In the Gonzo anime, this connection was merely implied with hints in episode 9 and 13, but supplemental material in the Japanese booklets confirm this. Although, his backstory might be different because his characterization was modified. From steadfast Bodyguard Crush-like loyalty on Integra (and a Berserk Button on people betraying her or insulting her) with a deep respect for humanity like in the manga, he becomes more of a rebellious Poisonous Friend with his own agenda who keeps testing her (but he's still angry when she's seriously injured) and without regard for humanity as whole, exhibiting arrogance and superiority for being a vampire. The OVA is more accurate to the manga.
In Vampire Hunter D, the Nobility worship Dracula as the Sacred Ancestor, although he is apparently long dead by 12,090 AD. D himself, though he never confirms it, is heavily implied to be Dracula's Dhampyr son (apparently as the result of a twisted game Dracula played late in his life).
In the novels, not only was Dracula shown to be alive in the second book, but D actually had a showdown with a mental projection of the Sacred Ancestor after learning that Dracula had impregnated hundreds of thousands of women and destroyed all the offspring but D.
Indeed, much of the novels seem to be Dracula Walking the Earth, having various experiments done to save the vampirekind or to create a hybrid race that combines the best of the humans and the Nobility, while D leisurely pursues him, and deals with the unfortunate aftermaths of those experiments.
Shaman King has Boris Tepes Dracula, a descendant of Vlad the Impaler, the original Dracula. Not actually a vampire, but his family has used shamanic powers granted by Hao to take revenge on humanity, who treated them like vampires since the time of Vlad.
Around the mid-70's, Monkey Punch worked on a one-shot parody manga called Dracula-kun. This version of Dracula (fully named Dracula Van Peel), besides being a total goofball, couldn't be killed in any way possible, though garlic and holy crosses do affect him. You think sunlight? No can do! Even though it does turn him to ashes, he could easily be brought back by pouring a drop of blood onto his ashes. His only true weakness may lie behind his chastity; he swears never to have sex with any lady whatsoever. Ironically, he does like having sex. He just keeps himself from doing that because he doesn't want to risk getting a child that can eventually kill him.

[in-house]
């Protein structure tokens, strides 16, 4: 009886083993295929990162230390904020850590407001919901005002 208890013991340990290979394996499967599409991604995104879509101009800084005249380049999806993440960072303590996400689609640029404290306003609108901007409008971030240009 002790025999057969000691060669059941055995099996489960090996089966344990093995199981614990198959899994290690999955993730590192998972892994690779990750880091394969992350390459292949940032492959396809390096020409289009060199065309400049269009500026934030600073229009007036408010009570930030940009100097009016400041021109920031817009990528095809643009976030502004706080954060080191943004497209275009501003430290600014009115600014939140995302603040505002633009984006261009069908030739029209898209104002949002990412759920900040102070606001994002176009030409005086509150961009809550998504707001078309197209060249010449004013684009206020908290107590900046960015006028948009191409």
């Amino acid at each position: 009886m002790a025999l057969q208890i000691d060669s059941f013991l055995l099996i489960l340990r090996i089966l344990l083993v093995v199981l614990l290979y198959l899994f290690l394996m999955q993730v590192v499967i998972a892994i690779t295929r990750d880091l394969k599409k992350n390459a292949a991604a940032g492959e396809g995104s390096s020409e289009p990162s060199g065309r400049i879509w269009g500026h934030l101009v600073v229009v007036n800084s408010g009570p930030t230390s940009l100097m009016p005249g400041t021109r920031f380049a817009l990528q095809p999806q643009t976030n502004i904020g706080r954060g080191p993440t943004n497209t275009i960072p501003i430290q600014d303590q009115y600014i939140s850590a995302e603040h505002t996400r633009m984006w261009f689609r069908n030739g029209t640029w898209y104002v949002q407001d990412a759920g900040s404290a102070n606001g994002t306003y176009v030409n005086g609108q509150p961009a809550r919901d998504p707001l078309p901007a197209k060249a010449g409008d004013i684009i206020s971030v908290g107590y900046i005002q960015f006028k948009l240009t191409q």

The manga would later be adapted into a "Grand Stage" segment in Monkey Punch Manga Katsudou Daishashin (or Mankatsu, for short).
It's later revealed that this universe's Dracula has had a centuries-long feud with Apocalypse, and has crossed paths with Doctor Strange and the X-Men several times. Also, he was a common vampire until he drank the blood of Varney.
He had many battles with Marvel's Blade over the years.
The comic book was also the basis for Dracula: Sovereign of the Damned, a made-for-TV anime movie which is infamous for, among other things, a scene where Dracula, after losing his powers and becoming mortal, eats a hamburger◊ as his first "mortal" meal.
He's also the villain of the final arc of Captain Britain and MI13, where he tries to conquer Britain from his castle on the moon.
Dracula has had more than one encounter with Spider-Man. In their first official encounter, each ran into the other, but had no true physical conflict and neither seemed even aware that the other was there. Their later meetings were often genuine combat related stories.